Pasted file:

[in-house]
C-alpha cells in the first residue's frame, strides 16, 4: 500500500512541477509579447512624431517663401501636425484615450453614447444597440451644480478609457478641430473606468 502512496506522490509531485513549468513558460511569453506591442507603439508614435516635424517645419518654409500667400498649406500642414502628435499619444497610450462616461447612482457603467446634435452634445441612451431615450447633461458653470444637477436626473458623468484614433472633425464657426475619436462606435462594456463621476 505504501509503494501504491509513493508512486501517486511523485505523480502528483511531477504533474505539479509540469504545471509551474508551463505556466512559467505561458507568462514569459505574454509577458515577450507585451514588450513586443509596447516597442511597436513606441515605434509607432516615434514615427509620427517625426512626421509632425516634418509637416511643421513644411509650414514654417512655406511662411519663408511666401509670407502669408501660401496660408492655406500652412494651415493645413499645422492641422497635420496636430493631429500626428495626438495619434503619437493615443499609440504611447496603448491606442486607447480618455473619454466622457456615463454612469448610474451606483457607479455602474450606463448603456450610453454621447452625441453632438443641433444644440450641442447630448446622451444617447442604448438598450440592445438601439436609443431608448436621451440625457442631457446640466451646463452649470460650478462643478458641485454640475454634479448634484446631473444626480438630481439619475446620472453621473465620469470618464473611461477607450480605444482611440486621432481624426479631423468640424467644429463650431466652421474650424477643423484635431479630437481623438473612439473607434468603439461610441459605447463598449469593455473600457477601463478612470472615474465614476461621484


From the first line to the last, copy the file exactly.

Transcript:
[in-house]
C-alpha cells in the first residue's frame, strides 16, 4: 500500500512541477509579447512624431517663401501636425484615450453614447444597440451644480478609457478641430473606468 502512496506522490509531485513549468513558460511569453506591442507603439508614435516635424517645419518654409500667400498649406500642414502628435499619444497610450462616461447612482457603467446634435452634445441612451431615450447633461458653470444637477436626473458623468484614433472633425464657426475619436462606435462594456463621476 505504501509503494501504491509513493508512486501517486511523485505523480502528483511531477504533474505539479509540469504545471509551474508551463505556466512559467505561458507568462514569459505574454509577458515577450507585451514588450513586443509596447516597442511597436513606441515605434509607432516615434514615427509620427517625426512626421509632425516634418509637416511643421513644411509650414514654417512655406511662411519663408511666401509670407502669408501660401496660408492655406500652412494651415493645413499645422492641422497635420496636430493631429500626428495626438495619434503619437493615443499609440504611447496603448491606442486607447480618455473619454466622457456615463454612469448610474451606483457607479455602474450606463448603456450610453454621447452625441453632438443641433444644440450641442447630448446622451444617447442604448438598450440592445438601439436609443431608448436621451440625457442631457446640466451646463452649470460650478462643478458641485454640475454634479448634484446631473444626480438630481439619475446620472453621473465620469470618464473611461477607450480605444482611440486621432481624426479631423468640424467644429463650431466652421474650424477643423484635431479630437481623438473612439473607434468603439461610441459605447463598449469593455473600457477601463478612470472615474465614476461621484